Which of these combination strategies appear promising?

One big question is, “Should Tagrisso become the first-line therapy for patients with EGFR-mutant NSCLC?” It would replace Tarceva, Iressa and Gilotrif. There is an international phase 3 trial asking that question right now, and results should be reported probably within the next year. We will see what happens—whether we are going to completely change our paradigms or if we are going to sequence Tarceva, Iressa or Gilotrif followed by Tagrisso. There is an ongoing study called the TATTON trial looking at combinations of either Tagrisso with the MEK inhibitor selumetinib, or Tagrisso with the MET inhibitor savolitinib. Those are two rationally designed combination therapies. That study has been reported in abstract form, with some promising results seen with both regimens. We will see how those therapies continue to advance.

Regarding sequence, how do you currently determine which agent to give in each line of therapy?

There are also some clinical trials ongoing that are combining Tagrisso with EGFR-targeted antibodies and these studies follow suit to a study that was done with Gilotrif with cetuximab (Erbitux). This also goes with the thinking that we can use Tagrisso as it has less toxicity than some of the EGFR wild-type inhibitors to make combination therapy better. That is an exciting trial that is going on at multiple institutions right now combining EGFR inhibitors like Portrazza with Tagrisso. That is a very important question, but is very much a question in flux right now because we have multiple generations of inhibitors for both EGFR and ALK. The question is, “Should the most potent inhibitors come right away to the first treatment that patients get, or should you get the first- and second-generation drugs and then get the third-generation inhibitors? We have a lot of data right now showing that if you get a first-generation inhibitor, followed by a second or third-generation inhibitor, the progression-free survival on both of those is going to be months to years.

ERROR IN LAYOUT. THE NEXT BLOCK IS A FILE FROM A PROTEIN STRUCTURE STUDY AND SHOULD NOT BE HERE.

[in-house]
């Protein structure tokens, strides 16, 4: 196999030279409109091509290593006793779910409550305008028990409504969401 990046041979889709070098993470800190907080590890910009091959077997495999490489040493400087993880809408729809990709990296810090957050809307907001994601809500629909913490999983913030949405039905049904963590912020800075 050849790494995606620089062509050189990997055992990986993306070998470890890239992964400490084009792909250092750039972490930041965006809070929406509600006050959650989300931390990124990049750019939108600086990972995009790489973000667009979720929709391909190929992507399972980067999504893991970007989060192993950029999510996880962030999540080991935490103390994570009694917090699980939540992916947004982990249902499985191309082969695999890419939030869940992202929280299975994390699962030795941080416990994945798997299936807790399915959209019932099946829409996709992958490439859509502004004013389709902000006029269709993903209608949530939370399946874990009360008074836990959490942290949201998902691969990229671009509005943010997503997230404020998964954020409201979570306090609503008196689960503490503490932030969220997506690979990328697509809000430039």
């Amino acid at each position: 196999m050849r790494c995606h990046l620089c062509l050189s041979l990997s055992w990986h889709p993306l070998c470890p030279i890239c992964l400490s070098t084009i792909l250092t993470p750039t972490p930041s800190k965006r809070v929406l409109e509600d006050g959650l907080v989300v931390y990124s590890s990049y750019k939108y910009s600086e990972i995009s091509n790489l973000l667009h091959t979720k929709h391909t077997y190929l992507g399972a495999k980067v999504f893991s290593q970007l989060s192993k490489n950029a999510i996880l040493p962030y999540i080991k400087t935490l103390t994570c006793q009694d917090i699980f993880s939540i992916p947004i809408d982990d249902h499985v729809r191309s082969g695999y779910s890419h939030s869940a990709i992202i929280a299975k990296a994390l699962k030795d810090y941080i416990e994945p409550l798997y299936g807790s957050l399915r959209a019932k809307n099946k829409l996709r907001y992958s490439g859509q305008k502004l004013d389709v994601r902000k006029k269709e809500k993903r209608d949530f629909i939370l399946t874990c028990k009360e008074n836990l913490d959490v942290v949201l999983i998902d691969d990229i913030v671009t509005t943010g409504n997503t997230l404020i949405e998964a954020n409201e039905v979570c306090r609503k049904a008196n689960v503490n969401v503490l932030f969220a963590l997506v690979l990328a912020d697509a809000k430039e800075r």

What other ongoing clinical trials are you excited about?

It will take systematic evaluation of clinical trials to determine the appropriate sequence, to establish efforts, and try to understand what resistance to any sort of line of therapy looks like. It is our job as physicians and scientists to always try to keep one step ahead of the tumor. Part of that is understanding the molecular basis for acquired drug resistance. We want to be able to tell our patients, “This drug is going to work for this long, then we are going to give you this therapy, and we have science behind that therapy that can explain why we think it is going to work.” This is the topic that is very near and dear to me, so with EGFR, I am excited to see all of these Tagrisso combination trials that are coming out. With the Tagrisso plus Portrazza trial and the TATTON trial, I am excited to see the basic science that is going to make rational combination therapies.

For ALK, there are several interesting trials going on right now comparing the different inhibitors. One thing that is particularly exciting in the field is that the National Cancer Institute is putting together an effort to make what they call an ALK Master Protocol trial. This is going to ask questions of how can we appropriately sequence these drugs — when we need a very strong community effort to be able to capture these patients — to answer these questions that we really want the answers to.

Patient advocacy [is also important] and we need to make this as much [about] teamwork as possible because these patients are incredibly knowledgeable and drive the field forward just as much, if not more, than any physicians or scientists do.